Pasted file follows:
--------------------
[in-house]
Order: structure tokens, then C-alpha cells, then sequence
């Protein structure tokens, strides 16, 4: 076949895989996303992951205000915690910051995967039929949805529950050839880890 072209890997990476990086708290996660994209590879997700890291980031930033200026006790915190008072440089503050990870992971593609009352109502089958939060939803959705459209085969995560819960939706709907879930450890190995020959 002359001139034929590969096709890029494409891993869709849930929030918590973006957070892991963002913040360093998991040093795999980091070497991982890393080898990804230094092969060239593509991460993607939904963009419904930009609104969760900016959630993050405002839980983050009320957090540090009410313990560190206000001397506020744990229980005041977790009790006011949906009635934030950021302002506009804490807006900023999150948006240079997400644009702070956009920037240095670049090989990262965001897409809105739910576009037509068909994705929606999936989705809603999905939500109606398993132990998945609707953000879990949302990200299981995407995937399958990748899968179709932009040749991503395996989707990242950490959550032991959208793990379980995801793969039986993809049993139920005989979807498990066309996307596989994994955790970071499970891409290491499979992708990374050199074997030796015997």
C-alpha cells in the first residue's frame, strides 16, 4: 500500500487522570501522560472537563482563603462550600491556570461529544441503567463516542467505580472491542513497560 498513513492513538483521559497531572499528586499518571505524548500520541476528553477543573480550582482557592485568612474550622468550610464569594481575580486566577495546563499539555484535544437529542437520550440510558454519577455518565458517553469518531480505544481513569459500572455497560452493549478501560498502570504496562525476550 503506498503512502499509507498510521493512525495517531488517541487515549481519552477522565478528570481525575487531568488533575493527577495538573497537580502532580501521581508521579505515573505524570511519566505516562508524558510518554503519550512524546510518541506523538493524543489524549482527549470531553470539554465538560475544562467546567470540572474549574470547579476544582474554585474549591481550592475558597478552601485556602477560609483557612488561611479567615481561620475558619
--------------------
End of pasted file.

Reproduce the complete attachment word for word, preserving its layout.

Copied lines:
[in-house]
Order: structure tokens, then C-alpha cells, then sequence
């Protein structure tokens, strides 16, 4: 076949895989996303992951205000915690910051995967039929949805529950050839880890 072209890997990476990086708290996660994209590879997700890291980031930033200026006790915190008072440089503050990870992971593609009352109502089958939060939803959705459209085969995560819960939706709907879930450890190995020959 002359001139034929590969096709890029494409891993869709849930929030918590973006957070892991963002913040360093998991040093795999980091070497991982890393080898990804230094092969060239593509991460993607939904963009419904930009609104969760900016959630993050405002839980983050009320957090540090009410313990560190206000001397506020744990229980005041977790009790006011949906009635934030950021302002506009804490807006900023999150948006240079997400644009702070956009920037240095670049090989990262965001897409809105739910576009037509068909994705929606999936989705809603999905939500109606398993132990998945609707953000879990949302990200299981995407995937399958990748899968179709932009040749991503395996989707990242950490959550032991959208793990379980995801793969039986993809049993139920005989979807498990066309996307596989994994955790970071499970891409290491499979992708990374050199074997030796015997």
C-alpha cells in the first residue's frame, strides 16, 4: 500500500487522570501522560472537563482563603462550600491556570461529544441503567463516542467505580472491542513497560 498513513492513538483521559497531572499528586499518571505524548500520541476528553477543573480550582482557592485568612474550622468550610464569594481575580486566577495546563499539555484535544437529542437520550440510558454519577455518565458517553469518531480505544481513569459500572455497560452493549478501560498502570504496562525476550 503506498503512502499509507498510521493512525495517531488517541487515549481519552477522565478528570481525575487531568488533575493527577495538573497537580502532580501521581508521579505515573505524570511519566505516562508524558510518554503519550512524546510518541506523538493524543489524549482527549470531553470539554465538560475544562467546567470540572474549574470547579476544582474554585474549591481550592475558597478552601485556602477560609483557612488561611479567615481561620475558619